Category: Literature

The Great Gatsby: A Secular Saint?

by Zach Meckley

“We can die by it, if not live by love

…And by these hymns, all shall approve

Us Canoniz’d for Love:”

– John Donne

The Great Gatsby is indubitably a work indispensable in a full experience of American literature. Well established as a stylistic masterpiece, a rich portrayal of the Roaring ‘20s, and a dramatically magnificent story, this work is stolidly shelved among the foremost writings in our national heritage. Its beautiful prose, historical vividness, and emotional poignancy entitle F. Scott Fitzgerald’s magnum opus to the highest ranks of literary genius our nation can lay claim to.

Such an evaluation is no petty encomium; nevertheless it is not enough. This masterpiece, though perhaps not entitled to stand shoulder to shoulder with Dante’s Inferno or Homer’s epics, is worthy of some place among the Great Books. Obviously, this audacious classification must be justified by the discernible presence of the qualities which all truly great works of literature possess in some eminent way. In this essay, two essential properties of the most significant books mankind has to treasure will admit The Great Gatsby into the canon of Great Books. These are firstly: the presence in a work of themes or questions universal to human experience, transcending particular political, social, and economic boundaries as well as the confines of any particular time, and secondly: a portrayal of these themes and questions that adds something to the continuous human conversation about them (referred to as the “Great Conversation” by Mortimer J. Adler).

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The Salvation of Faust

by Monica Montanaro

Goethe’s Faust, the original story of a man’s wager with Hell, ends surprisingly.  The circumstances of Faust’s death near the end of the play are such that the devil seems to have won his soul, even in the devil’s own estimation; yet Faust is incontestably saved.  Either Heaven intervenes to save Faust against the terms of his own wager, then, or else he truly wins the wager.  A careful reading of the play shows that Faust does win his wager most spectacularly.  Through the story of Faust’s life, moreover, Goethe expresses an unusual idea about the fulfillment of man’s life on earth, which is in a certain way the fulfillment of his purpose as a man.  Goethe objects to the idea that man, a partially material creature who lives out his existence in material creation, must seek happiness and the fulfillment of his life in something sterile and distinct from material creation.  He cannot be satisfied with worldly things, but neither will he ever be able to rest, during this life, in something that causes him to ignore his earthly existence.  Rather, man’s fulfillment in this life consists of actions of a man as man, a creature essentially both soul and body.  This is not an absolute rest, but a resting sort of striving, which, in Goethe’s mind, corresponds more to the nature of man as he exists in this life than the absolute rest of a spirit does.  While Goethe’s idea of the end of man does not entirely correspond to the classical or to the Christian idea, it brings to light certain little-noticed aspects of that idea with extraordinary force.  Nevertheless, it must be qualified carefully.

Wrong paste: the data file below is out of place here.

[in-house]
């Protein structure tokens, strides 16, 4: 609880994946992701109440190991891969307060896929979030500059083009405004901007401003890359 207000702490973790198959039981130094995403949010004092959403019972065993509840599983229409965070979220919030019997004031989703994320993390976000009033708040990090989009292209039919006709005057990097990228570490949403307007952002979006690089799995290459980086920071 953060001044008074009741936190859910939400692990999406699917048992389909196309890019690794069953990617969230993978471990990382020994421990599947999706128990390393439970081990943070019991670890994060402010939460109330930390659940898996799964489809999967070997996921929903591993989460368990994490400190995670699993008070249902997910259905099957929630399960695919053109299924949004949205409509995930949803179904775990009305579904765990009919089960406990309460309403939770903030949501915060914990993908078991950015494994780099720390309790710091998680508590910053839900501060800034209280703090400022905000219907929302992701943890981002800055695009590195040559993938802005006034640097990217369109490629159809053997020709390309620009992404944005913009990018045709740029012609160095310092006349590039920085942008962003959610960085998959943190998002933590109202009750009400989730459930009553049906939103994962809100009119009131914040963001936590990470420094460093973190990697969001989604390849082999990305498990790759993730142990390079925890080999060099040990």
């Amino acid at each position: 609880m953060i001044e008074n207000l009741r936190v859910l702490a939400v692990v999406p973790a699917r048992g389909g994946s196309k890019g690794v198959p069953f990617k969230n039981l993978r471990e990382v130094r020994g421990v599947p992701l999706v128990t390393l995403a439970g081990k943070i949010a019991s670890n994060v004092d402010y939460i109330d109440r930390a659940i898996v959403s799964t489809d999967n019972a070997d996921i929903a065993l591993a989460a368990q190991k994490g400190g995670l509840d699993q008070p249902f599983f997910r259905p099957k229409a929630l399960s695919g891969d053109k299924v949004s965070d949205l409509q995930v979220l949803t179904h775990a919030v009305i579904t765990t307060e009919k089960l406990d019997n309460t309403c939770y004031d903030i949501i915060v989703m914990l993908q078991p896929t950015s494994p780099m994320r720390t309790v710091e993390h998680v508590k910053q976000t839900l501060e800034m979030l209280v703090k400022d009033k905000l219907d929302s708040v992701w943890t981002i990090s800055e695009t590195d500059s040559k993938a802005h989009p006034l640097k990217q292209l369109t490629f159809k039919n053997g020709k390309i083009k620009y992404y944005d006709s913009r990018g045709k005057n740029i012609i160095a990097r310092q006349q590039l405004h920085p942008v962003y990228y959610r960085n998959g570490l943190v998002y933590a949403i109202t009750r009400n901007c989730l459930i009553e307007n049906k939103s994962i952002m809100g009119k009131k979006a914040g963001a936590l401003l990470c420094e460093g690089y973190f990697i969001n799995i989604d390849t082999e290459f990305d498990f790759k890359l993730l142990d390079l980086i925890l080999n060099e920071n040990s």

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Battle Cry

by Julia Kraus

I began reading Battle Hymn of the Tiger Mother with more trepidation than real interest. Published in early 2011 by Amy Chua, the eponymous mother of the title, the book is a terrifyingly non-fictional account of Chua’s experiences raising her American daughters in the traditional Chinese manner. The book garnered reams of shocked press, some boldly complementary, others tearfully indignant that such a woman be allowed to continue in existence.

To clarify, the “traditional Chinese manner” of which Chua speaks is summed up nicely within the first two pages:

Here are some things my daughters, Sophia and Louisa, were never allowed to do: attend a sleepover, have a playdate, be in a school play, complain about not being in a school play, watch TV or play computer games, choose their own extracurricular activities, get any grade less than an A, not be the #1 student in every subject except gym and drama, play any instrument other than piano or violin, and not play the piano or violin.

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